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Old 03-05-2015
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TonyfromOz TonyfromOz is offline
 
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Location: Rockhampton, Queensland, Australia
Posts: 1,136
Default The Uniquely Designed Mothers Car Wash Bucket, The Typical Everyday Life Saver!

How often is something so seemingly simple taken so utterly for granted?

Such is the case with the Mothers Car Wash Bucket, such a seemingly simple thing, and yet so ingeniously designed, a design not intended for what the end use here was, but a design so perfect for this particular use.

Two weeks ago, on Friday, 20th February 2015, Tropical Cyclone Marcia made landfall at Shoalwater Bay, around 75 miles from where I live. That Cyclone came directly at us here in Rockhampton, where I live, directly over us and then past us.

In the U.S. they are called Hurricanes, and yours in the Northern Hemisphere rotate in the opposite direction to our Cyclones, which rotate clockwise here, but other than those two things, they are exactly the same, a very dangerous weather event.

When it made landfall, it was Category 5, and when it reached us four hours later, it had decayed to Cat 3, but was still an enormously intense system.

The wind picked up at around 9AM, became progressively stronger, and from around 10.30 till 12.50 it was quite literally, roaring, seemingly getting even stronger. The rain was solid, and horizontal, and a thick white cloud in fact, so heavy that I could not see the fence of the house across the road, barely 50 metres away. Occasionally I heard trees snapping even above the roar, but no debris came past our home, and when I went into another room, I could see the trees a few homes away from us, occasionally, and they also had lost upper branches, but again, nothing came in our direction, thankfully. We live in a new housing area where all the homes are low set and brick, and constructed to the Australian Cyclone Standard for building.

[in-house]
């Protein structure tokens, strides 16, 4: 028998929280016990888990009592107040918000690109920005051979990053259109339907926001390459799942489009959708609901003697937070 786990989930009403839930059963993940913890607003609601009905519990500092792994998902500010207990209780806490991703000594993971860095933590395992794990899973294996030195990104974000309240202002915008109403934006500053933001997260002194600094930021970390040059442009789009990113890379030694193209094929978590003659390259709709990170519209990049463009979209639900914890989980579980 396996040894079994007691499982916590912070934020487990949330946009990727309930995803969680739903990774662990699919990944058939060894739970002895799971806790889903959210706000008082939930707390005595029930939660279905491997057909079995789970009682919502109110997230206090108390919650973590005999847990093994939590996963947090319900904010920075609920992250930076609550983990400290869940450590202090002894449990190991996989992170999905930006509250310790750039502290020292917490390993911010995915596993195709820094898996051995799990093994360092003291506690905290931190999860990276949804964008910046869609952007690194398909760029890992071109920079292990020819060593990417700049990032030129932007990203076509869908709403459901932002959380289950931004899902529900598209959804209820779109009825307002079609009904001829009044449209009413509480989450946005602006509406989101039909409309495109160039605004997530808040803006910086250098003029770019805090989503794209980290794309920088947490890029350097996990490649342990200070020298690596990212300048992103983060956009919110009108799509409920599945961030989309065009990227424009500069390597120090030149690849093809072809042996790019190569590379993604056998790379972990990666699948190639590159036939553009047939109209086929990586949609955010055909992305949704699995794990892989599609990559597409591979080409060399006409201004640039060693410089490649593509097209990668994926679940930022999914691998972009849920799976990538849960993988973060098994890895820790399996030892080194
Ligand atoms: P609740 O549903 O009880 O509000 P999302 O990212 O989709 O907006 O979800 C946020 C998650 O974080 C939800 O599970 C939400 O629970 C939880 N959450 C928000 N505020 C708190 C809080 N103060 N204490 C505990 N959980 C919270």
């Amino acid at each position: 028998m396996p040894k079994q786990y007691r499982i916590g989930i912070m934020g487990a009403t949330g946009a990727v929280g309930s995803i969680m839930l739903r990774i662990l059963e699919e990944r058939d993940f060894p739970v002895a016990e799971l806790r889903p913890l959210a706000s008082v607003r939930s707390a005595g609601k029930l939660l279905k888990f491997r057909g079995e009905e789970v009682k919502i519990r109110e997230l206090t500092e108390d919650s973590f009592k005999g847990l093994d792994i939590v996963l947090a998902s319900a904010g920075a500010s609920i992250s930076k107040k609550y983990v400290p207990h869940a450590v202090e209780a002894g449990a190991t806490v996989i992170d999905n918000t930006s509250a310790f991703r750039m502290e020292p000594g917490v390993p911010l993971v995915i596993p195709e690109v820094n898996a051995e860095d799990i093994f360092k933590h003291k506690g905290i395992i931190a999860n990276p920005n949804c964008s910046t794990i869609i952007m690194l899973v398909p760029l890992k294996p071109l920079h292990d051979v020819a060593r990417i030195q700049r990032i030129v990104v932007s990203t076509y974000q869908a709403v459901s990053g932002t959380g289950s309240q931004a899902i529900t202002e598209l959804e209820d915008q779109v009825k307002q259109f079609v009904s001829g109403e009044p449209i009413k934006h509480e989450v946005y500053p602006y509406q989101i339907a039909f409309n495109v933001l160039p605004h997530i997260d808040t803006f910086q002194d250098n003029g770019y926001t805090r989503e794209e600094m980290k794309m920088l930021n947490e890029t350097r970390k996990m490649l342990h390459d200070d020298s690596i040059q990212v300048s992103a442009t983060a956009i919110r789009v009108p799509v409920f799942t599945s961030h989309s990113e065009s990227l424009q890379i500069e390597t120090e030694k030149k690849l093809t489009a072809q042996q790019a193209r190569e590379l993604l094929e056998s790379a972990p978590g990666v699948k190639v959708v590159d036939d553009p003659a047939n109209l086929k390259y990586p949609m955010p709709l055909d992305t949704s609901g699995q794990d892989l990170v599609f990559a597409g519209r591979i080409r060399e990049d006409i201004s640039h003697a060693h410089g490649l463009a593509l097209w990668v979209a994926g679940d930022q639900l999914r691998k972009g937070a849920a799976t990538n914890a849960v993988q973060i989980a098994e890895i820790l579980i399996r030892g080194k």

At around 1PM, the wind stopped dead, and the rain had stopped, an eerie thing to experience, from flat out wind to nothing in a couple of minutes. I knew this was the eye and that it would start up again from the opposite direction in around half an hour or so, as I had roughly calculated the size of the eye, and the speed the cyclone was travelling.

I actually went outside, walked the 50 metres to the corner, looked up and down the street, saw trees down, but more standing than fallen, but no obvious damage to homes, and no downed power lines.

I walked back to the front of our home and could see no major damage to either the home or the garden, though heaps of palm fronds were broken on our Golden Canes out the front of our home.

I looked directly upwards, and was a little disappointed to not see blue sky, leaving me to wonder that the centre eye is in fact a trailing cone behind the eye on the ground.

I then went back inside, having been out for less than ten minutes.

Fifteen minutes later, the wind started up from the opposite direction, strong, but not as strong as on the approach. We had another four hours of decreasing wind until at around 5PM, all we had were gusts and light rain.

However, the power went out at exactly 10.41AM, a time I knew exactly, as I was in the middle of sending a reply email to kbshadow, who was keeping in touch with me in the lead up to when the power went out.